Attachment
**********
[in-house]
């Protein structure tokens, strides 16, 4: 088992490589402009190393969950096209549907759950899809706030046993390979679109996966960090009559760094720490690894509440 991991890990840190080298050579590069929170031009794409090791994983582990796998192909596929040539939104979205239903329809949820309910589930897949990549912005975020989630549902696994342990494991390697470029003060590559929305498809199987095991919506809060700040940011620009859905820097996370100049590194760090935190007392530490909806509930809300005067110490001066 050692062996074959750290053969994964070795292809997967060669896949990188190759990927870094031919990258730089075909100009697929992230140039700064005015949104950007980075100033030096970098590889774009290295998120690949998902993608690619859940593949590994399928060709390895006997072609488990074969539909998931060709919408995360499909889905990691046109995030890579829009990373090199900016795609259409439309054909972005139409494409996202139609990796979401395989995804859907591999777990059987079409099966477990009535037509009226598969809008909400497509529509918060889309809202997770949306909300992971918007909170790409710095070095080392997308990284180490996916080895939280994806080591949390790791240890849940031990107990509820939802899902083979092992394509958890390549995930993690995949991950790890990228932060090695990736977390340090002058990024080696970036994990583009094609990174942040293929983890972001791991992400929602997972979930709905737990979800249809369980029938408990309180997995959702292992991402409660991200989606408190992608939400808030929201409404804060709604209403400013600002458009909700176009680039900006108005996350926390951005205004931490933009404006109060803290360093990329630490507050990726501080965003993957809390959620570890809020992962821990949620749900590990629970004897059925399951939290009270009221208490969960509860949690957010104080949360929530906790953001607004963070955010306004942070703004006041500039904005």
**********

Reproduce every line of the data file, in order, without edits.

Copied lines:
[in-house]
């Protein structure tokens, strides 16, 4: 088992490589402009190393969950096209549907759950899809706030046993390979679109996966960090009559760094720490690894509440 991991890990840190080298050579590069929170031009794409090791994983582990796998192909596929040539939104979205239903329809949820309910589930897949990549912005975020989630549902696994342990494991390697470029003060590559929305498809199987095991919506809060700040940011620009859905820097996370100049590194760090935190007392530490909806509930809300005067110490001066 050692062996074959750290053969994964070795292809997967060669896949990188190759990927870094031919990258730089075909100009697929992230140039700064005015949104950007980075100033030096970098590889774009290295998120690949998902993608690619859940593949590994399928060709390895006997072609488990074969539909998931060709919408995360499909889905990691046109995030890579829009990373090199900016795609259409439309054909972005139409494409996202139609990796979401395989995804859907591999777990059987079409099966477990009535037509009226598969809008909400497509529509918060889309809202997770949306909300992971918007909170790409710095070095080392997308990284180490996916080895939280994806080591949390790791240890849940031990107990509820939802899902083979092992394509958890390549995930993690995949991950790890990228932060090695990736977390340090002058990024080696970036994990583009094609990174942040293929983890972001791991992400929602997972979930709905737990979800249809369980029938408990309180997995959702292992991402409660991200989606408190992608939400808030929201409404804060709604209403400013600002458009909700176009680039900006108005996350926390951005205004931490933009404006109060803290360093990329630490507050990726501080965003993957809390959620570890809020992962821990949620749900590990629970004897059925399951939290009270009221208490969960509860949690957010104080949360929530906790953001607004963070955010306004942070703004006041500039904005």